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Taking Liberties: Four Decades in the Struggle for Rights Hardcover – January 7, 2003

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Editorial Reviews

From Publishers Weekly

In this unflinching memoir of his 40 years of working for human rights, noted activist Neier brings to light his many successes as well as his "mistakes and errors in judgment"; with 20/20 hindsight and refreshing honesty, he even describes some of the stances he's reconsidered. The volume's three sections recount Neier's tenures at the ACLU (1963-78), where he rose from field director to executive director; as a founding member of Human Rights Watch (1978-93); and his current post as head of the Soros Foundations and the Open Society Institute (1993-present). Each section is divided into chapters about specific crusades against such wide-ranging evils as police brutality in New York, military abuses in El Salvador, and genocide in the former Yugoslavia. Throughout, Neier also weighs in on current affairs and, unsurprisingly, criticizes the Bush administration, which can sometimes muddle the narrative; the brief analyses of recent events that end many chapters feel tacked on. The book is also marred by patches of unimportant details, immoderate praise of Neier’s associates and disconcertingly frequent references to September 11, some of which seem uncalled for. Neier's accomplishments and passion deserve respect, but his prose is too often wordy and dry. His skills as a writer, unfortunately, don't quite match his talents as an advocate.
Copyright 2003 Reed Business Information, Inc.


"A life that encapsulates American progressivism over the past half-century in both its strengths and weaknesses." -- Kirkus Reviews, December 1, 2002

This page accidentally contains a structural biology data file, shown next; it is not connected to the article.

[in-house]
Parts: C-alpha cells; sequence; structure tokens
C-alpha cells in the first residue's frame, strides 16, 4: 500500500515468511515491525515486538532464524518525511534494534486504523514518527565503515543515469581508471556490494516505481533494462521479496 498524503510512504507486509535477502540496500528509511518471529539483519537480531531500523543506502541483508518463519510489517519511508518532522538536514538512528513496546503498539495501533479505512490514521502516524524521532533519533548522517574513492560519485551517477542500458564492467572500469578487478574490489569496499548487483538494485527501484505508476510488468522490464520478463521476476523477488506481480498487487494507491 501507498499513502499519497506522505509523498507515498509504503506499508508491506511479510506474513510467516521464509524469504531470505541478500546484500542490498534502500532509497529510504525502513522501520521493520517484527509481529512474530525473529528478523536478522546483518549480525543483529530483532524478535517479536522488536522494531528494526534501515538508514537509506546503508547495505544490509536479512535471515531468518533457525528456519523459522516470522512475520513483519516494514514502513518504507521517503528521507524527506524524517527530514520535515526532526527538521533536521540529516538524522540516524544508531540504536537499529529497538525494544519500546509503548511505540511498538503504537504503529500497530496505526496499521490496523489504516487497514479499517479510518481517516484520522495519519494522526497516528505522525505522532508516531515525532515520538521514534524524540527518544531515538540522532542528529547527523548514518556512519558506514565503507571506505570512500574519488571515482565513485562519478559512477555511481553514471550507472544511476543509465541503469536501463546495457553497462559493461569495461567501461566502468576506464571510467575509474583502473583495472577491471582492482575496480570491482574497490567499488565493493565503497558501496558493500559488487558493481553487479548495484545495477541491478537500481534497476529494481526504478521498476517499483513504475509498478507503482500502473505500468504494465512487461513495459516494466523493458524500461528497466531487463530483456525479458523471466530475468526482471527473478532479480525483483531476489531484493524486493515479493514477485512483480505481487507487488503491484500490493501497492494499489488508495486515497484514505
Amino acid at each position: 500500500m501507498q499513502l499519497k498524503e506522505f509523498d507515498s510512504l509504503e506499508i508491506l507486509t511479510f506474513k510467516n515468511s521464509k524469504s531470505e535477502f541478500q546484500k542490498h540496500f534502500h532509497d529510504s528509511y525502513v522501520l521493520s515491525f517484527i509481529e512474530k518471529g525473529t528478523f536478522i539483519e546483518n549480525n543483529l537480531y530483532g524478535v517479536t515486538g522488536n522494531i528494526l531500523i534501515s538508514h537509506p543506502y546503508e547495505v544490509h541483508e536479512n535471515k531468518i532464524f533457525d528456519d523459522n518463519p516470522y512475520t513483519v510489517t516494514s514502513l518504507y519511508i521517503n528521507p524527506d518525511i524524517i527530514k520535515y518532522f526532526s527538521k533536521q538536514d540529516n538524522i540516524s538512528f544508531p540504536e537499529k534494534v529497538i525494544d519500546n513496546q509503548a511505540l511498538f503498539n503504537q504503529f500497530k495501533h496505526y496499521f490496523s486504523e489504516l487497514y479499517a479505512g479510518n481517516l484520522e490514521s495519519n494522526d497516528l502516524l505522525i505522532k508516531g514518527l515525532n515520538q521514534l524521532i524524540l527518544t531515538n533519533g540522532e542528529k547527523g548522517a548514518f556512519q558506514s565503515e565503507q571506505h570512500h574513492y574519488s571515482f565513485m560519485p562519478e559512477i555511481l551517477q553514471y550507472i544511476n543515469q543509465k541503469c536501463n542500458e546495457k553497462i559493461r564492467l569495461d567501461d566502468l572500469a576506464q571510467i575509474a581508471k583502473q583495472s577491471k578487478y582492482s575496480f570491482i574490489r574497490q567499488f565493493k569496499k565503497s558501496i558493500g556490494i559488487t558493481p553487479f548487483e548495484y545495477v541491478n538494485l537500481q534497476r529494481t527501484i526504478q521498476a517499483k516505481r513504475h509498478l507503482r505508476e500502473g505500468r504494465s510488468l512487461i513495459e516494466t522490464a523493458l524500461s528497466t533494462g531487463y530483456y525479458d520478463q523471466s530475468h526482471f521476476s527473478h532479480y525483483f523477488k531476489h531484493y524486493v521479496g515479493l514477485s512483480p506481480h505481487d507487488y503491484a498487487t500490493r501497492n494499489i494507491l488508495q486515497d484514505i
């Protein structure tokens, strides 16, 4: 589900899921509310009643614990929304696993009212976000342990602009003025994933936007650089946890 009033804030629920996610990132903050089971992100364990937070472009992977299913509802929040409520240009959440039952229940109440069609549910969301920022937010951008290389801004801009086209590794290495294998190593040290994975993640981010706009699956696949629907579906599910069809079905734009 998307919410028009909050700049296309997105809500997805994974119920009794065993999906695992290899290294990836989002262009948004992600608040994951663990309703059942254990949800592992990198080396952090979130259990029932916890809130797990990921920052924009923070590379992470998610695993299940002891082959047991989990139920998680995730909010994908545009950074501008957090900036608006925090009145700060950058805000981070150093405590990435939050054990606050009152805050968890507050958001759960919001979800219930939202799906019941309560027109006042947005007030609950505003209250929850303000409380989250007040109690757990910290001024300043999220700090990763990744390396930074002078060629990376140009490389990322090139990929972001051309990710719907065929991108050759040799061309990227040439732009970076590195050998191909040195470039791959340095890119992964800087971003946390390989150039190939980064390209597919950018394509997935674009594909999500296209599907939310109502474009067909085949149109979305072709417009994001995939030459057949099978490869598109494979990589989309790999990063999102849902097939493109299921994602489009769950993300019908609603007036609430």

"a subtle intelligence joined with an iron dedication to improving civil society...subtle and detailed reporting." -- New York Times Book Review, May 11, 2003.

"a vivid picture of the patience and ingenuity required to translate noble principles and good intentions into practical reality." -- New York Review of Books, May 15, 2003.

"an intellectual history of the rights movement in the United States and abroad, as told by a...highly effective protagonist." -- Washington Post, March 9, 2003.

Best Books of the Month
Best Books of the Month
Want to know our Editors' picks for the best books of the month? Browse Best Books of the Month, featuring our favorite new books in more than a dozen categories.

Product Details

  • Hardcover: 400 pages
  • Publisher: PublicAffairs; 1 edition (January 7, 2003)
  • Language: English
  • ISBN-10: 1891620827
  • ISBN-13: 978-1891620829
  • Product Dimensions: 9.6 x 6.4 x 1.4 inches
  • Shipping Weight: 1.7 pounds
  • Average Customer Review: 4.0 out of 5 stars  See all reviews (1 customer review)
  • Amazon Best Sellers Rank: #3,400,393 in Books (See Top 100 in Books)

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7 of 7 people found the following review helpful By XO on March 14, 2004
Format: Hardcover
A bunch of books in one as we see the turbulent litigation of the 60s and 70s from an insider's point of view, then the growth of Human Rights Watch and the important work done in Central America and elsewhere to George Soros' occasionally transformational efforts in former Soviet countries. Refreshingly honest, such as the part where Neier admits that the ACLU's mental health litigation asking for the mentally ill to be released from institutions unwittingly contributed to the homeless crises which continues to this day. I have never heard a liberal admit this, though it is probably true (it's important to admit mistakes to avoid them in the future). The book would have been better with more about Neier's personal life and his personal feelings about triumphs and defeats, but all in all a great insider view of civil liberties litigation, NGO politics, and human rights strategy.
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